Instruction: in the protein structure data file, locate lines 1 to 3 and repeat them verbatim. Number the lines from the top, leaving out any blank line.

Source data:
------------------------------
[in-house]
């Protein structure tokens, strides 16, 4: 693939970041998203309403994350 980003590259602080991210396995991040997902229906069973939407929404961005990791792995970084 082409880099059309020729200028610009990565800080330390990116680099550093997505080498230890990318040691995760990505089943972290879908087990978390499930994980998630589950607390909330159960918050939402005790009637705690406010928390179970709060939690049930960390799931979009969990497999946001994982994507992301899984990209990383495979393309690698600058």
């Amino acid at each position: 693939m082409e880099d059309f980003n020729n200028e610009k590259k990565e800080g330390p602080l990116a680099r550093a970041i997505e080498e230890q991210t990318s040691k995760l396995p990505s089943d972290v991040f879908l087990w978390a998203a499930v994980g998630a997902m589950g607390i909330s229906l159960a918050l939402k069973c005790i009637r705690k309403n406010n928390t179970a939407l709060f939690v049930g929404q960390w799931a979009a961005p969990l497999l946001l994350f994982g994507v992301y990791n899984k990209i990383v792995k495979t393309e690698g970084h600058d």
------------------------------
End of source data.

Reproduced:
[in-house]
């Protein structure tokens, strides 16, 4: 693939970041998203309403994350 980003590259602080991210396995991040997902229906069973939407929404961005990791792995970084 082409880099059309020729200028610009990565800080330390990116680099550093997505080498230890990318040691995760990505089943972290879908087990978390499930994980998630589950607390909330159960918050939402005790009637705690406010928390179970709060939690049930960390799931979009969990497999946001994982994507992301899984990209990383495979393309690698600058």
């Amino acid at each position: 693939m082409e880099d059309f980003n020729n200028e610009k590259k990565e800080g330390p602080l990116a680099r550093a970041i997505e080498e230890q991210t990318s040691k995760l396995p990505s089943d972290v991040f879908l087990w978390a998203a499930v994980g998630a997902m589950g607390i909330s229906l159960a918050l939402k069973c005790i009637r705690k309403n406010n928390t179970a939407l709060f939690v049930g929404q960390w799931a979009a961005p969990l497999l946001l994350f994982g994507v992301y990791n899984k990209i990383v792995k495979t393309e690698g970084h600058d």